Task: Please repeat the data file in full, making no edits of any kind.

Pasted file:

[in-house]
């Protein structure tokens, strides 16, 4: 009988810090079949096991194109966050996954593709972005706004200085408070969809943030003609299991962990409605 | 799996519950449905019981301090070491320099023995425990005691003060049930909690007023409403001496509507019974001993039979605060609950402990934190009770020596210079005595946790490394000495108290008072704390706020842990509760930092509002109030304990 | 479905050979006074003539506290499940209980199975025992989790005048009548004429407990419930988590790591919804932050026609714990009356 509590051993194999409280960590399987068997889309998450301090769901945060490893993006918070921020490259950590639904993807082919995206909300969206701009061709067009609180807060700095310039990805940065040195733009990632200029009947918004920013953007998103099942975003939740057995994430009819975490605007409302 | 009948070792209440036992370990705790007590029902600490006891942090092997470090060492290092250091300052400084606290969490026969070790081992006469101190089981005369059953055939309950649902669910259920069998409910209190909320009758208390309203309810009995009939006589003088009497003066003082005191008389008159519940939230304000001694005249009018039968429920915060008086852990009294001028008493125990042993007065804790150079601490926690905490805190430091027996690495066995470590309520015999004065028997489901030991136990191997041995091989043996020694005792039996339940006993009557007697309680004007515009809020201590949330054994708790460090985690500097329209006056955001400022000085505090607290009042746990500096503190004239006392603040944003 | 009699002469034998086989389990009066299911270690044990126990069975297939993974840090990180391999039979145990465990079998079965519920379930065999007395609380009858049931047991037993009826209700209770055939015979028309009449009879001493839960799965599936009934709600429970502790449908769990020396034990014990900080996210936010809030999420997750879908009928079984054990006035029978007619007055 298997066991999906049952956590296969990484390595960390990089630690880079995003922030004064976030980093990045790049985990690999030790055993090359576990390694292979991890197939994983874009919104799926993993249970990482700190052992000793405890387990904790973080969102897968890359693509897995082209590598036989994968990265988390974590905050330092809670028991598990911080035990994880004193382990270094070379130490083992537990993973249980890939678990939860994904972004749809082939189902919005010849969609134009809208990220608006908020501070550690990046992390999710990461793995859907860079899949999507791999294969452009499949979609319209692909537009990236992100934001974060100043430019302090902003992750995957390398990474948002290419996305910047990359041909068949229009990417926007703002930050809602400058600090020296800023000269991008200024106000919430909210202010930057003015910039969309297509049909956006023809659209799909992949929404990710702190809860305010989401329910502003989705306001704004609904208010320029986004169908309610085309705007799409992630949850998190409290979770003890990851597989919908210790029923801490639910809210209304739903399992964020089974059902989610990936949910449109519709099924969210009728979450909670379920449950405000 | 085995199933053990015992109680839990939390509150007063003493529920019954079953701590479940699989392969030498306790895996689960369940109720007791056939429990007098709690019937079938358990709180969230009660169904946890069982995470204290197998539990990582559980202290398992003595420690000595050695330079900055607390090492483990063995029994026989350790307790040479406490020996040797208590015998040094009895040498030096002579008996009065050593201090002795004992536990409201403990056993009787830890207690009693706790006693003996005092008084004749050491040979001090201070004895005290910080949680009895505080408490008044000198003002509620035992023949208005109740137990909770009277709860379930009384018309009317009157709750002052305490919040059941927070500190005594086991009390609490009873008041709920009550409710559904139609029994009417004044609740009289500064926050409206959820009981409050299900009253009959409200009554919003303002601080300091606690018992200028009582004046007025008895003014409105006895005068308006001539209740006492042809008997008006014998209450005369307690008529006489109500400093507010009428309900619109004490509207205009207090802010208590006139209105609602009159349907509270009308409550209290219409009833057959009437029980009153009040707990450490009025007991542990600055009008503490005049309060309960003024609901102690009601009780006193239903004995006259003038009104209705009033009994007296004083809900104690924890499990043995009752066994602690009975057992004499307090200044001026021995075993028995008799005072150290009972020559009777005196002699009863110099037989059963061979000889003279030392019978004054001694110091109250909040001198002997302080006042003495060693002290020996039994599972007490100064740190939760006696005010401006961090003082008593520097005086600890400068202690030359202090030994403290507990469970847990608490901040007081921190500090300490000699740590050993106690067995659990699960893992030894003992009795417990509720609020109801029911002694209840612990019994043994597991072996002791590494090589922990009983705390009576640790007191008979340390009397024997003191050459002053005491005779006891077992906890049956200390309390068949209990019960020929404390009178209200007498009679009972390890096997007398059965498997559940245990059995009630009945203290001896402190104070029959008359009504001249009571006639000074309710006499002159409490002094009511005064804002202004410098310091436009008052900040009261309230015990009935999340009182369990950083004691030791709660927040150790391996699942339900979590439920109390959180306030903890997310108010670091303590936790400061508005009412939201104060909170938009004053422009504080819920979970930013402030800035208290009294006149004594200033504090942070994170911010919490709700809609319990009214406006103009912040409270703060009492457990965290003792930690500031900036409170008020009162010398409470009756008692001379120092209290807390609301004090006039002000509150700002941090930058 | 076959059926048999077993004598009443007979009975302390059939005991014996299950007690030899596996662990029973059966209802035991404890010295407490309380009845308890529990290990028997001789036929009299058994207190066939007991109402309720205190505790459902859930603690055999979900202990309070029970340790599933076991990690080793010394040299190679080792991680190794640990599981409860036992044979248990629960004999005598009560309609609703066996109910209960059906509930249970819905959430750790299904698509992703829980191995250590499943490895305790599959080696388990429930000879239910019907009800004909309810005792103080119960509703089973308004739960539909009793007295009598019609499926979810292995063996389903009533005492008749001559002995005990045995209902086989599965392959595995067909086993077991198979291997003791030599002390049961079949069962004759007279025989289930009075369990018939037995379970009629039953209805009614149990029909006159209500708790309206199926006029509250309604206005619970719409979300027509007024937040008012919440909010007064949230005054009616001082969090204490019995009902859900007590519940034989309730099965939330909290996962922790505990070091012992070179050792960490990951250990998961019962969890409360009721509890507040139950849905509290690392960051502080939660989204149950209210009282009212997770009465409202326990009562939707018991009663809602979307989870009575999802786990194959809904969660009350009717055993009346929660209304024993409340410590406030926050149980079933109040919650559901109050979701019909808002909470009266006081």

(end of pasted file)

[in-house]
């Protein structure tokens, strides 16, 4: 009988810090079949096991194109966050996954593709972005706004200085408070969809943030003609299991962990409605 | 799996519950449905019981301090070491320099023995425990005691003060049930909690007023409403001496509507019974001993039979605060609950402990934190009770020596210079005595946790490394000495108290008072704390706020842990509760930092509002109030304990 | 479905050979006074003539506290499940209980199975025992989790005048009548004429407990419930988590790591919804932050026609714990009356 509590051993194999409280960590399987068997889309998450301090769901945060490893993006918070921020490259950590639904993807082919995206909300969206701009061709067009609180807060700095310039990805940065040195733009990632200029009947918004920013953007998103099942975003939740057995994430009819975490605007409302 | 009948070792209440036992370990705790007590029902600490006891942090092997470090060492290092250091300052400084606290969490026969070790081992006469101190089981005369059953055939309950649902669910259920069998409910209190909320009758208390309203309810009995009939006589003088009497003066003082005191008389008159519940939230304000001694005249009018039968429920915060008086852990009294001028008493125990042993007065804790150079601490926690905490805190430091027996690495066995470590309520015999004065028997489901030991136990191997041995091989043996020694005792039996339940006993009557007697309680004007515009809020201590949330054994708790460090985690500097329209006056955001400022000085505090607290009042746990500096503190004239006392603040944003 | 009699002469034998086989389990009066299911270690044990126990069975297939993974840090990180391999039979145990465990079998079965519920379930065999007395609380009858049931047991037993009826209700209770055939015979028309009449009879001493839960799965599936009934709600429970502790449908769990020396034990014990900080996210936010809030999420997750879908009928079984054990006035029978007619007055 298997066991999906049952956590296969990484390595960390990089630690880079995003922030004064976030980093990045790049985990690999030790055993090359576990390694292979991890197939994983874009919104799926993993249970990482700190052992000793405890387990904790973080969102897968890359693509897995082209590598036989994968990265988390974590905050330092809670028991598990911080035990994880004193382990270094070379130490083992537990993973249980890939678990939860994904972004749809082939189902919005010849969609134009809208990220608006908020501070550690990046992390999710990461793995859907860079899949999507791999294969452009499949979609319209692909537009990236992100934001974060100043430019302090902003992750995957390398990474948002290419996305910047990359041909068949229009990417926007703002930050809602400058600090020296800023000269991008200024106000919430909210202010930057003015910039969309297509049909956006023809659209799909992949929404990710702190809860305010989401329910502003989705306001704004609904208010320029986004169908309610085309705007799409992630949850998190409290979770003890990851597989919908210790029923801490639910809210209304739903399992964020089974059902989610990936949910449109519709099924969210009728979450909670379920449950405000 | 085995199933053990015992109680839990939390509150007063003493529920019954079953701590479940699989392969030498306790895996689960369940109720007791056939429990007098709690019937079938358990709180969230009660169904946890069982995470204290197998539990990582559980202290398992003595420690000595050695330079900055607390090492483990063995029994026989350790307790040479406490020996040797208590015998040094009895040498030096002579008996009065050593201090002795004992536990409201403990056993009787830890207690009693706790006693003996005092008084004749050491040979001090201070004895005290910080949680009895505080408490008044000198003002509620035992023949208005109740137990909770009277709860379930009384018309009317009157709750002052305490919040059941927070500190005594086991009390609490009873008041709920009550409710559904139609029994009417004044609740009289500064926050409206959820009981409050299900009253009959409200009554919003303002601080300091606690018992200028009582004046007025008895003014409105006895005068308006001539209740006492042809008997008006014998209450005369307690008529006489109500400093507010009428309900619109004490509207205009207090802010208590006139209105609602009159349907509270009308409550209290219409009833057959009437029980009153009040707990450490009025007991542990600055009008503490005049309060309960003024609901102690009601009780006193239903004995006259003038009104209705009033009994007296004083809900104690924890499990043995009752066994602690009975057992004499307090200044001026021995075993028995008799005072150290009972020559009777005196002699009863110099037989059963061979000889003279030392019978004054001694110091109250909040001198002997302080006042003495060693002290020996039994599972007490100064740190939760006696005010401006961090003082008593520097005086600890400068202690030359202090030994403290507990469970847990608490901040007081921190500090300490000699740590050993106690067995659990699960893992030894003992009795417990509720609020109801029911002694209840612990019994043994597991072996002791590494090589922990009983705390009576640790007191008979340390009397024997003191050459002053005491005779006891077992906890049956200390309390068949209990019960020929404390009178209200007498009679009972390890096997007398059965498997559940245990059995009630009945203290001896402190104070029959008359009504001249009571006639000074309710006499002159409490002094009511005064804002202004410098310091436009008052900040009261309230015990009935999340009182369990950083004691030791709660927040150790391996699942339900979590439920109390959180306030903890997310108010670091303590936790400061508005009412939201104060909170938009004053422009504080819920979970930013402030800035208290009294006149004594200033504090942070994170911010919490709700809609319990009214406006103009912040409270703060009492457990965290003792930690500031900036409170008020009162010398409470009756008692001379120092209290807390609301004090006039002000509150700002941090930058 | 076959059926048999077993004598009443007979009975302390059939005991014996299950007690030899596996662990029973059966209802035991404890010295407490309380009845308890529990290990028997001789036929009299058994207190066939007991109402309720205190505790459902859930603690055999979900202990309070029970340790599933076991990690080793010394040299190679080792991680190794640990599981409860036992044979248990629960004999005598009560309609609703066996109910209960059906509930249970819905959430750790299904698509992703829980191995250590499943490895305790599959080696388990429930000879239910019907009800004909309810005792103080119960509703089973308004739960539909009793007295009598019609499926979810292995063996389903009533005492008749001559002995005990045995209902086989599965392959595995067909086993077991198979291997003791030599002390049961079949069962004759007279025989289930009075369990018939037995379970009629039953209805009614149990029909006159209500708790309206199926006029509250309604206005619970719409979300027509007024937040008012919440909010007064949230005054009616001082969090204490019995009902859900007590519940034989309730099965939330909290996962922790505990070091012992070179050792960490990951250990998961019962969890409360009721509890507040139950849905509290690392960051502080939660989204149950209210009282009212997770009465409202326990009562939707018991009663809602979307989870009575999802786990194959809904969660009350009717055993009346929660209304024993409340410590406030926050149980079933109040919650559901109050979701019909808002909470009266006081």